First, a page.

The priorities that drive thoughtful responses to changing social and economic conditions are relatively simple. We began to test every decision against five criteria:

  1. Will this help us remain attractive to potential students?
  2. Will this contribute to the success of our current students?
  3. Will this protect and enhance the quality and integrity of our academic core?
  4. Will this help us generate additional revenue for investing in our own future?
  5. If we ought to do this, have we found the best way to do so or should we look for a better way to accomplish it? (Ramaley and Johnstone 2011)

These questions can be applied to any level of decision making from what degree programs to offer to how to stock the supply room in the biology department. These sorts of questions also can form the basis for a more productive conversation with policy makers about what high-quality education means—and what is required to achieve it for more students.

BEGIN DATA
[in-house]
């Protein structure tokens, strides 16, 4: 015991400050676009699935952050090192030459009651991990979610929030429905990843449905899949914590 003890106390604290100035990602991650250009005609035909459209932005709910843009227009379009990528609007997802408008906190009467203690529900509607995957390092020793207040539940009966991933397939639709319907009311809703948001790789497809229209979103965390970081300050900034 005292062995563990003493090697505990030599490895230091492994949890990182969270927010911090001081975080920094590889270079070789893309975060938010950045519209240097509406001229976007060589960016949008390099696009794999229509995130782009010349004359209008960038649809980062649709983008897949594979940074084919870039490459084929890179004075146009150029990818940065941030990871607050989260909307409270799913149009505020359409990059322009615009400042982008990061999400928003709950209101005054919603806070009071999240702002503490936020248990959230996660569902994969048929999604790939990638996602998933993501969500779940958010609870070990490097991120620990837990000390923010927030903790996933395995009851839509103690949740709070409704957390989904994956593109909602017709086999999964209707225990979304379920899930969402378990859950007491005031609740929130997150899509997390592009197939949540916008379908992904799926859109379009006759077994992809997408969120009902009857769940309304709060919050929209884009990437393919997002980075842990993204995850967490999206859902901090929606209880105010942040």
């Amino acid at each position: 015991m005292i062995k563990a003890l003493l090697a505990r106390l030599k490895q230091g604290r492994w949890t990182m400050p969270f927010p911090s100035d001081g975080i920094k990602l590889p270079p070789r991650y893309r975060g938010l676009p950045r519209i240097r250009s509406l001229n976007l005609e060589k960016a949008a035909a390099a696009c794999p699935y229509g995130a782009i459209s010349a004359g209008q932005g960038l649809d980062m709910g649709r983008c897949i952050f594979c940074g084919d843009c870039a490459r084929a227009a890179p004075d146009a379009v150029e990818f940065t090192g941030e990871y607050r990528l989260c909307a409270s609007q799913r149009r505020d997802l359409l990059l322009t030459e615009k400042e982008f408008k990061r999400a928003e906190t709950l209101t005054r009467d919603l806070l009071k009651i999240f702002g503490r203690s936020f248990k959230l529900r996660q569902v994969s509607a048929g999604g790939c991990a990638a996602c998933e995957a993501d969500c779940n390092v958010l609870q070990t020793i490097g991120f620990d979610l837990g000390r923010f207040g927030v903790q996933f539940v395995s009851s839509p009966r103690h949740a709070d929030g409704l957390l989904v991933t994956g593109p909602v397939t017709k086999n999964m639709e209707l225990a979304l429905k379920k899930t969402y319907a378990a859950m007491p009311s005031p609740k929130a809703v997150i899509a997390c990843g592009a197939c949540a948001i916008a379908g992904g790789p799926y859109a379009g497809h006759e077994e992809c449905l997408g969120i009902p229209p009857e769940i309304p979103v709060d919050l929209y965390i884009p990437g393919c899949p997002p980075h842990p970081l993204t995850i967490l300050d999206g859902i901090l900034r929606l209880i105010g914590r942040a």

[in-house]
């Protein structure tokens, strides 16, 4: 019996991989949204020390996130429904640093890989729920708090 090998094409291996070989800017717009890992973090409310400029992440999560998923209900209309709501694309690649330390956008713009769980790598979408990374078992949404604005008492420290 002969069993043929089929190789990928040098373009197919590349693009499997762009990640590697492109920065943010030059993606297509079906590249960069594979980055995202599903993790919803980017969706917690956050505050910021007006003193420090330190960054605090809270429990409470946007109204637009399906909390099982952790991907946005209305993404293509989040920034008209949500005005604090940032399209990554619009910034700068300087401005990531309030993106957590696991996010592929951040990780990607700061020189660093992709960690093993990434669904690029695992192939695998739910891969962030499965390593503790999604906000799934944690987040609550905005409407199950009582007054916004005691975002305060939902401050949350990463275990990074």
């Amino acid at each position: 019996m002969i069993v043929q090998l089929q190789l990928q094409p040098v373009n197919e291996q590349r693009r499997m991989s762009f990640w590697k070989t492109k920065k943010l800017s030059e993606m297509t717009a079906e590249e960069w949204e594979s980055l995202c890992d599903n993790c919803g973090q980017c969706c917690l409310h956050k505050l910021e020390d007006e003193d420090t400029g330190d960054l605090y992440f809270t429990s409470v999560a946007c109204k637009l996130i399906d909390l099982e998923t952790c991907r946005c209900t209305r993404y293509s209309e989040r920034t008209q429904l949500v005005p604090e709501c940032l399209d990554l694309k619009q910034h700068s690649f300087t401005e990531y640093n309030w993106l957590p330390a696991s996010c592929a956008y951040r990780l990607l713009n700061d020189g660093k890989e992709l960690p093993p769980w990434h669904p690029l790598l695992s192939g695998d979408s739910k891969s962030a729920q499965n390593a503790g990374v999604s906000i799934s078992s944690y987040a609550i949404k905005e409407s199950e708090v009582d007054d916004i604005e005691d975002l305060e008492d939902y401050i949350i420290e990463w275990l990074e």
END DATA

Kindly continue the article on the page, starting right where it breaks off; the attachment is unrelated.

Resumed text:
Supporting an Integrated and Intentional Learning Experience for All Students